The maverick leader who took on India’s Modi

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Arvind KejriwalImage source, AAP

When Delhi Chief Minister Arvind Kejriwal was arrested on Thursday on claims of corruption, it came as no surprise.

Months earlier, in November, Mr Kejriwal’s Aam Aadmi Party (AAP) had run a door to door campaign, asking residents of India’s capital whether he should resign or run his government from jail.

Mr Kejriwal and other senior members of his party are accused of corruption and are being investigated by India’s powerful federal financial crime agency, the Enforcement Directorate (ED).

Mr Kejriwal is the third AAP leader to be arrested over the alleged corruption case related to a now-scrapped liquor policy in Delhi. This policy involved the government relinquishing control of the liquor market to private vendors.

Mr Kejriwal and his party have denounced the investigation, with Mr Kejriwal saying the ED had failed to frame “specific” charges against him and called the summons “generic” and “illegal”.

Mr Kejriwal’s arrest, contrasting his anti-corruption campaign that took India by storm in 2011, comes less than a month before India’s general elections, starting on 19 April. His AAP is part of the 27-party INDIA alliance aiming to challenge the BJP.

Arvind Kejriwal with Manish Sisodia during a press conference for the General Assembly Elections 2013 held in New Delhi

Image source, Getty Images

In just over a decade, AAP, despite being a newcomer, has emerged as a formidable force.

It has secured successive victories in Delhi’s state elections since 2013 and expanded its influence by winning crucial polls in Punjab, where discontent against federal government policies prevails.

The AAP is contesting four of the seven parliamentary seats in the capital in the upcoming polls. In 2019, it lost all the seven seats to the BJP. However, AAP swept 67 of the 70 assembly seats in Delhi in 2020.

Who is Arvind Kejriwal?

A mechanical engineer from the prestigious Indian Institute of Technology, Kharagpur, Mr Kejriwal later served as a government officer in the Income Tax department.

He gained prominence for his work with Parivartan, an organisation that popularised the use of India’s Right to Information (RTI) law which allows people to access information held by the government.

Social activist Anna Hazare with Arvind Kejriwal during the hunger strike to protest for Lokpal Bill at the Jantar Mantar on July 25, 2012 in New Delhi, India

Image source, Getty Images

In 2006, he received the prestigious Ramon Magsaysay award for using the RTI to “empower citizens to monitor and audit government projects and inspire local community action.”

In 2011, Mr Kejriwal backed social crusader Anna Hazare’s hunger strike for the establishment of a citizen’s ombudsman to probe corruption. Inspired by the campaign’s success, which stirred India, he founded the Aam Aadmi Party, pledging to eradicate corruption.

Mr Kejriwal became the chief minister of Delhi for the first time in 2013. However, he resigned after 49 days when his party failed to pass the ombudsman bill in the assembly.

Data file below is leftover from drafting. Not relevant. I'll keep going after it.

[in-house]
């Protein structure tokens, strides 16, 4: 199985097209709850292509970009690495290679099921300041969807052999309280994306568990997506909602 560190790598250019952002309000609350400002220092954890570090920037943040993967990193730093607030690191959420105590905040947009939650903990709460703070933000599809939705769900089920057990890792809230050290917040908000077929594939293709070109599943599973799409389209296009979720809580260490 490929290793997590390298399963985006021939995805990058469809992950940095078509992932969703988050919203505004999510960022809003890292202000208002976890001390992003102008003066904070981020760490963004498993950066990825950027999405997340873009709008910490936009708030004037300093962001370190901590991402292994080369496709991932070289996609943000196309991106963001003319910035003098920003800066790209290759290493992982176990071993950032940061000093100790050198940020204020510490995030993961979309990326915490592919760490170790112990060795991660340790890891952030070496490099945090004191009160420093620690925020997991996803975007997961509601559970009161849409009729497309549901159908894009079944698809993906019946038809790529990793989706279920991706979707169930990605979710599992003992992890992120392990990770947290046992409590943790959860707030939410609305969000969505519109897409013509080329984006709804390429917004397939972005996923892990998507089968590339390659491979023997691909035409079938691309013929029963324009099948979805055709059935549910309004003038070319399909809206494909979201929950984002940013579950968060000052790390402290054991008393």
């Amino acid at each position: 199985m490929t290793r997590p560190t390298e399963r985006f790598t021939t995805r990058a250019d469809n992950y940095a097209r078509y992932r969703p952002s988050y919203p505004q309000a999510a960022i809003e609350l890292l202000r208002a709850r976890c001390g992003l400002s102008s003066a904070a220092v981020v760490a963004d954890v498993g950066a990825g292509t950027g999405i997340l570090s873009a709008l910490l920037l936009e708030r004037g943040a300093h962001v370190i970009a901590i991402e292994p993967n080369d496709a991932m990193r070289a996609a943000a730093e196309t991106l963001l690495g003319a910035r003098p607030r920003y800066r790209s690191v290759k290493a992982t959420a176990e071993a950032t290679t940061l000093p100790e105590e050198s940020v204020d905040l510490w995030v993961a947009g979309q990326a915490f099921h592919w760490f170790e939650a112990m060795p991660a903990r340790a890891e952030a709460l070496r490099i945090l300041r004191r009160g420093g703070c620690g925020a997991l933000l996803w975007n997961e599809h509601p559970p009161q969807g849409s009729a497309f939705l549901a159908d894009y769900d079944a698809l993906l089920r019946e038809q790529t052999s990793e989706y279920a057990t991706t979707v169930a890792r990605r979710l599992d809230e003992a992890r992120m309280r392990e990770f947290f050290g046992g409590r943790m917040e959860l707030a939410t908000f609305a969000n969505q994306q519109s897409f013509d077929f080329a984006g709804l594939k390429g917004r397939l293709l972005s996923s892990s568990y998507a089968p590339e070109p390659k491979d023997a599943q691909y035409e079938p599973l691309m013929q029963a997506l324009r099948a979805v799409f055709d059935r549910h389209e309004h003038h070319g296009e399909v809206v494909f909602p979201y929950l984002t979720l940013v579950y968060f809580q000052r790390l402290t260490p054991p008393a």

His resignation proved strategic, portraying him as a principled politician willing to give up a high office in the fight against corruption.

This bolstered his party’s growth, leading to a sweeping victory in the 2015 Delhi assembly elections. In 2020, his party secured another victory in Delhi.

The fight to retain power

AAP asserts that the BJP aims to overthrow its Delhi government despite its overwhelming majority in the legislative assembly.

He, along with other opposition parties, have accused the BJP of targeting opposition leaders through central agencies. These agencies are probing money laundering allegations against the chief ministers of three southern states and other political opponents. The BJP denies any political motivation behind the investigations.

AAP leader Arvind Kejriwal waves as he rides on an open jeep during a rally 9 May 2014 in Varanasi

Image source, Getty Images

AAP has faced numerous investigations.

The Central Bureau of Investigation (CBI) arrested Manish Sisodia, Mr Kejriwal’s former deputy chief minister, in February last year accusing him of favouring some cartels after the liquor policy came into effect.

Similarly, AAP’s top lawmaker Sanjay Singh was arrested last October for allegedly accepting money from middlemen of liquor barons who profited from the same policy.

In his third term as chief minister, Mr Kejriwal faced new challenges.

The Hindu nationalist BJP emerged as AAP’s main rival in Delhi, prompting the chief minister to appeal more to Hindu religious sentiments.

Also, anti-corruption rhetoric alone wasn’t sufficient for AAP’s electoral success in Delhi, say analysts. The party’s popularity now relies heavily on welfare schemes such as free electricity and water for the poor.

It remains to be seen whether AAP’s emphasis on its welfare schemes will resonate in the upcoming polls. “I will open as many schools as the number of summons issued to me,” Kejriwal said in February.

The controversial liquor policy

Mr Kejriwal’s party had said that the new liquor policy would curb black market sales, increase revenues and ensure even distribution of liquor licenses across the city.

However, the policy was later withdrawn after Lieutenant Governor (LG) Vinai Kumar Saxena accused AAP of exploiting rules to benefit private liquor barons. Mr Saxena, appointed by the federal government, had clashed with the Delhi government on multiple occasions before the controversy over the excise policy.

Following Mr Saxena’s allegations, federal agencies started investigating the policy and the alleged kickbacks received by AAP leaders from its misuse.

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